Whatever happened to the great Labor Party that ruled Israel with a steady hand for decades, led by icons such as David Ben-Gurion, Levi Eshkol and Golda Meir? How did it turn into a shadow of its former self, incapable of winning an election time after time?
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For many years now the Labor Party has not been what it was before Likud’s electoral victory in 1977. In those days its leaders had no illusions about the threat Israel faced from its Arab neighbors. Although seeking peace, it was risk-averse. After Menachem Begin attained a peace treaty with Egypt by trading all of the Sinai for peace, the Labor Party became a staunch advocate of reaching peace with the Syrians and the Palestinians by imitating the model that Begin had adopted with Egypt, a return to the 1949 armistice lines in return for peace.
That approach was in tune with the mood of the majority of Israelis. Begin had proved that peace with Arabs was possible, and after the heavy casualties suffered during the Yom Kippur War, major territorial concessions seemed a price well worth paying to avoid another war.
Yitzhak Rabin led the Labor Party to victory in 1992 over a Likud led by Yitzhak Shamir, who was seen as unwilling to give an inch. With Shimon Peres he signed the Oslo Accords with the leader of the PLO, Yasser Arafat. The majority of the public supported this move, having confidence in Rabin and in the expectation that the move would lead to peace with the Palestinians. Rabin also initiated negotiations with the Syrian dictator Hafez Assad, prepared to strike a deal in the Golan Heights, similar to Begin’s deal with Anwar Sadat in the Sinai.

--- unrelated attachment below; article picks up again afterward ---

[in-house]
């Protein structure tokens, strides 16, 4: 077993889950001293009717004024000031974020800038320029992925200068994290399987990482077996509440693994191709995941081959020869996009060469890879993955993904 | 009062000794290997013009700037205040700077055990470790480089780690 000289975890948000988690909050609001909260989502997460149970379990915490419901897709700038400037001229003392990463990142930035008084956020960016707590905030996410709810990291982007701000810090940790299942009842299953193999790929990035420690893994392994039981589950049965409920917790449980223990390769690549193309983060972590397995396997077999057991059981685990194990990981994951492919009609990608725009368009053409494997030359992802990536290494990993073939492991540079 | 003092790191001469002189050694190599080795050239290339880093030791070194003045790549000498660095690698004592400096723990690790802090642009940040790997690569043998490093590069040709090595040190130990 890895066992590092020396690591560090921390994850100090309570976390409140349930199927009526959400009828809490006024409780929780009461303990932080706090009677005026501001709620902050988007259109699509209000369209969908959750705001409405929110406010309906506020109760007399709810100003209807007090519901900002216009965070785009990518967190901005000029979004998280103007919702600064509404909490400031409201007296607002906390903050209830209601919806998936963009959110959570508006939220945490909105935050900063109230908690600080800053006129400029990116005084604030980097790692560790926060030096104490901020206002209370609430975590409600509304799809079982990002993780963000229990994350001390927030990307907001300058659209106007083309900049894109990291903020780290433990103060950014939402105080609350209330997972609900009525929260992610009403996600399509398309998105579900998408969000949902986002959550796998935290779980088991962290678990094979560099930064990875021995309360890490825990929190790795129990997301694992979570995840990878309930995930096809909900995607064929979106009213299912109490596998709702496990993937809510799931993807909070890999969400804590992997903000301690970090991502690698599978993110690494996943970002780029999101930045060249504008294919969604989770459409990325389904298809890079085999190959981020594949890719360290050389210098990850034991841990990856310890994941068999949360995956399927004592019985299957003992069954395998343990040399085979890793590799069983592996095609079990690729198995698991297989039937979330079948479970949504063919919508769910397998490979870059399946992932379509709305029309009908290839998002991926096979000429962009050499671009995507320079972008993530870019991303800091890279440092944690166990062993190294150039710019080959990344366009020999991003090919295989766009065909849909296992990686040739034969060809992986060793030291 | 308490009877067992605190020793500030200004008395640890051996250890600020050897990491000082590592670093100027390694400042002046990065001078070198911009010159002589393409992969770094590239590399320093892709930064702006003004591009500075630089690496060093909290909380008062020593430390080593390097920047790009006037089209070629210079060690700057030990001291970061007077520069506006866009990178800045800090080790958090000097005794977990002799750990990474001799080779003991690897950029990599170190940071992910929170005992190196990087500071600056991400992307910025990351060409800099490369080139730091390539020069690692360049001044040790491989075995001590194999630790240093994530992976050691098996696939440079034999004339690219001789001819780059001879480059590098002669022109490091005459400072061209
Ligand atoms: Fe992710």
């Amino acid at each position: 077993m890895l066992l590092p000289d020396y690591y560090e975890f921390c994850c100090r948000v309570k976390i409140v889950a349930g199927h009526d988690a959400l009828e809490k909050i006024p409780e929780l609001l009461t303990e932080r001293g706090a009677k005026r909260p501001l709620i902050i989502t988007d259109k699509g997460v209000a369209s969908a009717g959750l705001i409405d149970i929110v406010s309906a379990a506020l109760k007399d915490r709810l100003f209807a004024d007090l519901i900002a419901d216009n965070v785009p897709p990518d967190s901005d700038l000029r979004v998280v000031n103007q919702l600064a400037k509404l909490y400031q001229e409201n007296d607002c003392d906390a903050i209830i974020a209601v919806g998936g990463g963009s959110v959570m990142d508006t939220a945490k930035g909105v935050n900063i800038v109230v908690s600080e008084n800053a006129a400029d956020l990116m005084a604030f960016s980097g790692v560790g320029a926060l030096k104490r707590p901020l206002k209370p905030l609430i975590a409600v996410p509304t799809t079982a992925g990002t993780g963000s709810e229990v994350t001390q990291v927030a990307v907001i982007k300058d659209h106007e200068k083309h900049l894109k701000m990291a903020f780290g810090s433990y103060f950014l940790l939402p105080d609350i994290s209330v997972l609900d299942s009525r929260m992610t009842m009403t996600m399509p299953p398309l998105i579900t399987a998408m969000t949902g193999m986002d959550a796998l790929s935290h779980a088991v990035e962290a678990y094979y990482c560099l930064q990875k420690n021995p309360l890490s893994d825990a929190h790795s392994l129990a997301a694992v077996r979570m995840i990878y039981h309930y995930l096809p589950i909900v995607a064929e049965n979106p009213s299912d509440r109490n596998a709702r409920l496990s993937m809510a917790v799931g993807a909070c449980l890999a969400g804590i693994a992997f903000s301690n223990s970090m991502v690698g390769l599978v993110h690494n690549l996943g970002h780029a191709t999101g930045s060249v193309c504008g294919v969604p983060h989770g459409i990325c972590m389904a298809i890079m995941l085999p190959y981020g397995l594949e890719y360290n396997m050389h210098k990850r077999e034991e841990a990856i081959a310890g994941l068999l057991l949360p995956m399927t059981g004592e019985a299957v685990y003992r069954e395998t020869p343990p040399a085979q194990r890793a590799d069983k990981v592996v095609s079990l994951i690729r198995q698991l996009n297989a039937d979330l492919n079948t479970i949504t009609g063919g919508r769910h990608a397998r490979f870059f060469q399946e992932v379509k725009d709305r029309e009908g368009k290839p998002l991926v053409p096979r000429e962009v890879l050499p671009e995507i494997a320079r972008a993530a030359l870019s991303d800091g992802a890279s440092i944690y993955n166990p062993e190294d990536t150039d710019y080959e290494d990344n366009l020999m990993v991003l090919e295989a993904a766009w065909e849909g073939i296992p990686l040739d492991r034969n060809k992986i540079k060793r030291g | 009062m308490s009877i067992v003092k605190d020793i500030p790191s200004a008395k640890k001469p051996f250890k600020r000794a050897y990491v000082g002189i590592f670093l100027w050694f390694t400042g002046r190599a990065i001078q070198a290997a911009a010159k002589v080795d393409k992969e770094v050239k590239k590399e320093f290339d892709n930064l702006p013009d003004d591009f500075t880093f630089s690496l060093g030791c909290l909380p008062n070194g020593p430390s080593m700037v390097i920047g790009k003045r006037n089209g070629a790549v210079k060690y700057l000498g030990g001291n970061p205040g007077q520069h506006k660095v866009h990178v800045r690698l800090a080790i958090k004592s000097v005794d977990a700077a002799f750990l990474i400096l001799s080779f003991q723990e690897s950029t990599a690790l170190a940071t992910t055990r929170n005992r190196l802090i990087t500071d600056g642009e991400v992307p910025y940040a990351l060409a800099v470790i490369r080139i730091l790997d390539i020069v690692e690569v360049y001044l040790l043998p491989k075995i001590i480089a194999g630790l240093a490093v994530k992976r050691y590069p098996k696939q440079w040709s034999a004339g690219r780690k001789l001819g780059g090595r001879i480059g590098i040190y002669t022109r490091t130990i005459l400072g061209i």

Led by Ehud Barak, Labor returned to power in 1999. He promised a “new dawn” for Israel – getting the Israel Defense Forces out of Lebanon and making peace with the Syrians and the Palestinians. On taking office he ordered the IDF out of Lebanon, began negotiations with Assad, prepared to concede the Golan Heights, and offered Arafat the West Bank and Gaza.
Although the mood in Israel was largely supportive of his initiatives, they disappointed. The withdrawal from Lebanon brought Hezbollah to power in Lebanon and resulted in the Second Lebanon War. Arafat rejected Barak’s offer, and in the second intifada over a thousand Israelis were killed. No deal was reached with Syria and today most Israelis do not regret that.
And there was another disappointment on the way, the disengagement from Gaza, even though it was not the Labor Party, now considerably reduced in size, that led the way. It was Likud’s Ariel Sharon – who afterward founded Kadima, which was joined by many from the Labor Party, including its former leader Peres – who took the drastic step of forcibly removing more than 8,000 Israelis from settlements in Gaza and northern Samaria. That move, backed by Labor, at first also enjoyed the support of a majority of the public. It too turned into another disappointment – Hamas took over Gaza and rockets started falling on Israel.
This succession of peace initiatives disappointed and led to a change in the public mood, and this is what is largely responsible for the extended reign of Likud under Benjamin Netanyahu. The Labor Party continued to call for new initiatives and offers of territorial concessions. Labor is seen by many as constantly refusing to face the hard facts of the Middle East, and trying to sell illusions. The polls showing that most Israelis favor a “two state” solution only indicate that in the long run they prefer to distance themselves from the Palestinians, but this doesn’t lead to support for risk-taking initiatives now.
To many it looks like Labor’s leaders continue to be ideologically wedded to the “land for peace” formula regardless of the facts on the ground. Thus they have lost support over the years to parties that seem to take a more realistic view of the situation.
Time will tell whether Labor’s newly elected leader can repair the damage incurred over many years or will continue to lead the party to another defeat in the next election.